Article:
Living in the Dorm
In the dorm, you will be constantly surrounded by people. No matter whether you know them or not, it’s difficult to get used to the fact that there’s always something happening around you. People run down the hall, you hear three different tracks playing from different rooms, along with TV noises, sounds of the flushing toilets, and the beeping of vending machines.
Besides, you may have one to five roommates, and your roommates can be very annoying. Let’s be honest, it’s really difficult to live with someone for a while, especially if you don’t choose these people as your friends (or enemies… or both).
Nobody Will Tell You What to Do
Sounds good, doesn’t it? Nobody will tell you what you should or shouldn’t do, so you’ll be your own boss. Well, the truth is that sometimes you would appreciate someone to tell you what to do, and that’s a reason why executives hire personal assistants.
In college, nobody will remind you about due dates, and professors won’t repeat things that are especially important for the upcoming exam. Besides, your parents won’t wake you up in the morning so that you can get to the lecture on time. On the one hand, having more freedom is nice. On the other hand, this freedom comes with a lot of responsibility.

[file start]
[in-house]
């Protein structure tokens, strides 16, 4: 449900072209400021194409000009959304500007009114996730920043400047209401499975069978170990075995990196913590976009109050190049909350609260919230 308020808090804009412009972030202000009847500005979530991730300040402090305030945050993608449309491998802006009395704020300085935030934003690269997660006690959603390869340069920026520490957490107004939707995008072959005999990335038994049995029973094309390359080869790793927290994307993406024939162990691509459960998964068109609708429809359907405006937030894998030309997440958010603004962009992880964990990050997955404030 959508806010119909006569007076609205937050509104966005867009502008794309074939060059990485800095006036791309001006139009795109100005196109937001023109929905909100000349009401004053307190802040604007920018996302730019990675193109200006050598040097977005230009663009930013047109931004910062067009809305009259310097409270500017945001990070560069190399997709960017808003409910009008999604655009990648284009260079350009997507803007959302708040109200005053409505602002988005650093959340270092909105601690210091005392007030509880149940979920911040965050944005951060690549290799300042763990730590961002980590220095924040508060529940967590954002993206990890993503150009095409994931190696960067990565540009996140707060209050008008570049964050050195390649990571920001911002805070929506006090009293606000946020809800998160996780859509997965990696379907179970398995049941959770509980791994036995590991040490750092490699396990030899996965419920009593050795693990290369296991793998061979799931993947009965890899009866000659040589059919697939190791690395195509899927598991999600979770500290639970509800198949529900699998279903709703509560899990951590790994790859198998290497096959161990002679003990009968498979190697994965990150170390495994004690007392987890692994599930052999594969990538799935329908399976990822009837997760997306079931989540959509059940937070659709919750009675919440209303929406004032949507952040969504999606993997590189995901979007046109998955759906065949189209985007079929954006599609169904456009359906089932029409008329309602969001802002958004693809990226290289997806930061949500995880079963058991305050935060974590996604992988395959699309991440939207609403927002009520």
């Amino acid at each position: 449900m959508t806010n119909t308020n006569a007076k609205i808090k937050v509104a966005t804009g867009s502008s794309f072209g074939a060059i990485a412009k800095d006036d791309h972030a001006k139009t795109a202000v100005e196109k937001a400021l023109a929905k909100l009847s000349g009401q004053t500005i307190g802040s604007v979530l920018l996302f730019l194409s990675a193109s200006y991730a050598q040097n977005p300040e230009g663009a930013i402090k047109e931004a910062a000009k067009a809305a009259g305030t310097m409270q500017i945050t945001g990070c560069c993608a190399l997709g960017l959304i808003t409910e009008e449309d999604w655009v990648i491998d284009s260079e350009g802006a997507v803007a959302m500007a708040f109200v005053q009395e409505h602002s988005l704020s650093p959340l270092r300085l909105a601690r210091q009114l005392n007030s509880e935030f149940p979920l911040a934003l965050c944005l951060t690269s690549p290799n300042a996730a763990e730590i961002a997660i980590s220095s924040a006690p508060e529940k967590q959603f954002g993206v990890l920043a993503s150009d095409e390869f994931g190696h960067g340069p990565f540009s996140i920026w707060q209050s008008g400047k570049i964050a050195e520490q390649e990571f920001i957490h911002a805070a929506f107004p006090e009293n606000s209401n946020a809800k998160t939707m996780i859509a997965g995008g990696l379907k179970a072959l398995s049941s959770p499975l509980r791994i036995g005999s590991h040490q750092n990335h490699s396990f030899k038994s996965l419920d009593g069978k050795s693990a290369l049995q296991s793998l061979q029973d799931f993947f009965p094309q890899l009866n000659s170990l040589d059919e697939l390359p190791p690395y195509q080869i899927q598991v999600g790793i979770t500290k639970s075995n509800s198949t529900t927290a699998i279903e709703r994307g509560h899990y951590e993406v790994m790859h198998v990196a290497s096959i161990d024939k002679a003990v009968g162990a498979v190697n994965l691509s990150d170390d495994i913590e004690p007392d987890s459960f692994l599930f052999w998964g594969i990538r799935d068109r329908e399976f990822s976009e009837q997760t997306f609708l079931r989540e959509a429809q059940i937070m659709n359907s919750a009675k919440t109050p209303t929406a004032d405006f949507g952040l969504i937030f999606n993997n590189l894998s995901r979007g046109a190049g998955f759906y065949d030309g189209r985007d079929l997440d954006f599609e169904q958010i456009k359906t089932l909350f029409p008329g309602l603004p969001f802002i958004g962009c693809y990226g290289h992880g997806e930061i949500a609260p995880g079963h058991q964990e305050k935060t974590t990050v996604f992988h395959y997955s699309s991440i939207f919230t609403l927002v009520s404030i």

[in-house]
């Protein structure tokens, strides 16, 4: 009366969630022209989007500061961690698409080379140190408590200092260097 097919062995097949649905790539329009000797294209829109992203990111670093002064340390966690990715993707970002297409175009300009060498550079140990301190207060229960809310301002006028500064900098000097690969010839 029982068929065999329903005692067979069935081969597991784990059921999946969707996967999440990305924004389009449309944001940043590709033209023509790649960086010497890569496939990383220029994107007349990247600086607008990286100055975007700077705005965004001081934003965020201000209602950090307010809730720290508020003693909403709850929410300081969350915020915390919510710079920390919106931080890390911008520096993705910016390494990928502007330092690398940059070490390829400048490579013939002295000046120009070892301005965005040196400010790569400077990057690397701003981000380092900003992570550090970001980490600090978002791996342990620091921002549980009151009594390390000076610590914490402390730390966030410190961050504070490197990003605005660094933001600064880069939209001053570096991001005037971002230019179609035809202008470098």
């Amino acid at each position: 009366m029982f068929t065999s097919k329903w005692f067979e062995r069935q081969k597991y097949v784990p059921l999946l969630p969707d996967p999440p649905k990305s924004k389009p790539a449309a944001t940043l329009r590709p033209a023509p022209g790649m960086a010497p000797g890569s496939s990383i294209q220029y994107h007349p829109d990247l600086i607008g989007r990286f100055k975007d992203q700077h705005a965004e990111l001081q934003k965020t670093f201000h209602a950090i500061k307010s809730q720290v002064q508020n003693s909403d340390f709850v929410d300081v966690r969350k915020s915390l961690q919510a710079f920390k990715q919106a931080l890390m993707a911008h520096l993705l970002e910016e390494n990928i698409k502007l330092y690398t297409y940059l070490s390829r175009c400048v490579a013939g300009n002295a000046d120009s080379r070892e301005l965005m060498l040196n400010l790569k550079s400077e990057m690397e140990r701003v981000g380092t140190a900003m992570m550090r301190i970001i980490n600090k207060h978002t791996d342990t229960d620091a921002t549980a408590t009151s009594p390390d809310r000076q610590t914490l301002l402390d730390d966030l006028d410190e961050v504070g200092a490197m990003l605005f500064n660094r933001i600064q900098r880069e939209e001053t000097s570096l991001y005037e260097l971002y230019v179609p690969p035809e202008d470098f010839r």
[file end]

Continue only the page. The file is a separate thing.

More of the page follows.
Skipping Classes for Other Classes
Imagine how you’ve already completed all your assignments, written an essay, prepared for a quiz, and started to work on your project. It’s already late so you decide that you’ll finish your project in the morning. You think that you’ll wake up early but instead, you sleep in because you were too exhausted yesterday. The project is really important for your grade so you skip your morning class to complete that project that you need for another class. That’s what happened to me a dozen times.
When I was in high school, I thought that I would never pull an all-nighter. The reason is that I thought that I’m a well-organized student. Well, no matter how well-organized I am, all-nighters are a regular thing for me now. I haven’t had more than five hours of sleep for a week now, and it’s not the worst week so far.
There’s Always Not Enough Time
Classes, homework, projects, meetings with professors, meetings with other students for group projects, appointments, internships — these are just a few things that will take a lot of your time. If you have a favorite hobby, forget about it because you may not even have enough time for your dinner.
Common Misconceptions About College
TV shows and movies make college seem like a great experience. If you expect that college is a non-stop party, let me disappoint you. First, if you decide to party non-stop, you won’t even be able to finish your first year in college. The thing is that homework and classes will take most of your time. Secondly, you may need to bring your own booze to a party, so don’t expect to drown in free beer.
College sucks, it’s just a fact. Will you be able to survive college? It’s up to you. Perhaps, my first semester in college would be easier if someone told me about these ten challenges of college life, so I hope that my observations will help you prepare for it!